Evaluating the landscape of fear between apex predatory sharks and mobile sea turtles across a large dynamic seascape
Hammerschlag, N; Broderick, Annette C.; Coker, JW; et al.Coyne, MS; Dodd, M; Frick, MG; Godfrey, MH; Godley, BJ; Griffin, DBB; Hartog, K; Murphy, SR; Murphy, TM; Nelson, ER; Williams, KL; Witt, MJ; Hawkes, LA
Date: 23 February 2015
Ecological Society of America
The ‘‘landscape of fear’’ model has been proposed as a unifying concept in ecology, describing, in part, how animals behave and move about in their environment. The basic model predicts that as an animal’s landscape changes from low to high risk of predation, prey species will alter their behavior to risk avoidance. However, studies ...
The ‘‘landscape of fear’’ model has been proposed as a unifying concept in ecology, describing, in part, how animals behave and move about in their environment. The basic model predicts that as an animal’s landscape changes from low to high risk of predation, prey species will alter their behavior to risk avoidance. However, studies investigating and evaluating the landscape of fear model across large spatial scales (tens to hundreds of thousands of square kilometers) in dynamic, open, aquatic systems involving apex predators and highly mobile prey are lacking. To address this knowledge gap, we investigated predator–prey relationships between tiger sharks (Galeocerdo cuvier) and loggerhead turtles (Caretta caretta) in the North Atlantic Ocean. This included the use of satellite tracking to examine shark and turtle distributions as well as their surfacing behaviors under varying levels of home range overlap. Our findings revealed patterns that deviated from our a priori predictions based on the landscape of fear model. Specifically, turtles did not alter their surfacing behaviors to risk avoidance when overlap in shark–turtle core home range was high. However, in areas of high overlap with turtles, sharks exhibited modified surfacing behaviors that may enhance predation opportunity. We suggest that turtles may be an important factor in determining shark distribution, whereas for turtles, other life history trade-offs may play a larger role in defining their habitat use. We propose that these findings are a result of both biotic and physically driven factors that independently or synergistically affect predator–prey interactions in this system. These results have implications for evolutionary biology, community ecology, and wildlife conservation. Further, given the difficulty in studying highly migratory marine species, our approach and conclusions may be applied to the study of other predator–prey systems.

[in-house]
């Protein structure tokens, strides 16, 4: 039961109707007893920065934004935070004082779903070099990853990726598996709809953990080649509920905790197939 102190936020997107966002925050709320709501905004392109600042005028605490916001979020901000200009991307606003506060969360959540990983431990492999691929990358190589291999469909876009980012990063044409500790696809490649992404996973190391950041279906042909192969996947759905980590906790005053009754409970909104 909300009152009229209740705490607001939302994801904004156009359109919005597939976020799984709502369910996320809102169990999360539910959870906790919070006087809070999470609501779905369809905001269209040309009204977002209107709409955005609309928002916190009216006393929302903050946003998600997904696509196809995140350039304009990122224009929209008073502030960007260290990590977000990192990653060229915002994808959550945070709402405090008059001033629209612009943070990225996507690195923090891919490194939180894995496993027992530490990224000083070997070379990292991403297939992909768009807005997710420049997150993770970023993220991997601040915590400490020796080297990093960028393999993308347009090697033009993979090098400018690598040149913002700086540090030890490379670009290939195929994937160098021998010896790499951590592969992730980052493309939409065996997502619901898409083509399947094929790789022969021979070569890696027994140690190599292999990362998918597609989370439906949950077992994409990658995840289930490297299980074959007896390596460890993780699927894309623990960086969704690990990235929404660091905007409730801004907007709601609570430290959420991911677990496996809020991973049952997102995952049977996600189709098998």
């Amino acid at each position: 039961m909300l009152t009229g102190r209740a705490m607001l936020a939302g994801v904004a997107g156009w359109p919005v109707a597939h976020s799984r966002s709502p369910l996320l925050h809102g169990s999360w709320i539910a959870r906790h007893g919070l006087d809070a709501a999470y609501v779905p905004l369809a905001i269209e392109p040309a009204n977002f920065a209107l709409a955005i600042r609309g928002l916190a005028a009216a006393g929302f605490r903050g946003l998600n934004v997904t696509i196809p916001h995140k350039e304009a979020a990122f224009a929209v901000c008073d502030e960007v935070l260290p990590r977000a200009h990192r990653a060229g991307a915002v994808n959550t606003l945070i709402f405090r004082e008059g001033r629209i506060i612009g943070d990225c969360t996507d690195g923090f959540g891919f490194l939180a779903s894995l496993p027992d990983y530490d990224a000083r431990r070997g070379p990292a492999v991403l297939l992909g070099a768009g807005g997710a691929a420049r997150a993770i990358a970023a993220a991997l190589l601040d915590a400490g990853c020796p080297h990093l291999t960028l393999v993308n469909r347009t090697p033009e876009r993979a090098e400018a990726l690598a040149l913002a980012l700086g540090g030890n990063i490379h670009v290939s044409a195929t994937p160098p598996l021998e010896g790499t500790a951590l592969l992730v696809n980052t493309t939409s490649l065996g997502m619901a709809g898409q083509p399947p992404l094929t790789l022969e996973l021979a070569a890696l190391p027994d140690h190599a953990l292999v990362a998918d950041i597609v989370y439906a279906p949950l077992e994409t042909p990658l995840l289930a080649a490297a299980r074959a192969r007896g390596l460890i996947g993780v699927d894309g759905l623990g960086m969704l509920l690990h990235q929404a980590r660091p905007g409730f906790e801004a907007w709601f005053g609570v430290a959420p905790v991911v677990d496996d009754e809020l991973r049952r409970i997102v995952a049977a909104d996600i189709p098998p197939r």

College of Life and Environmental Sciences
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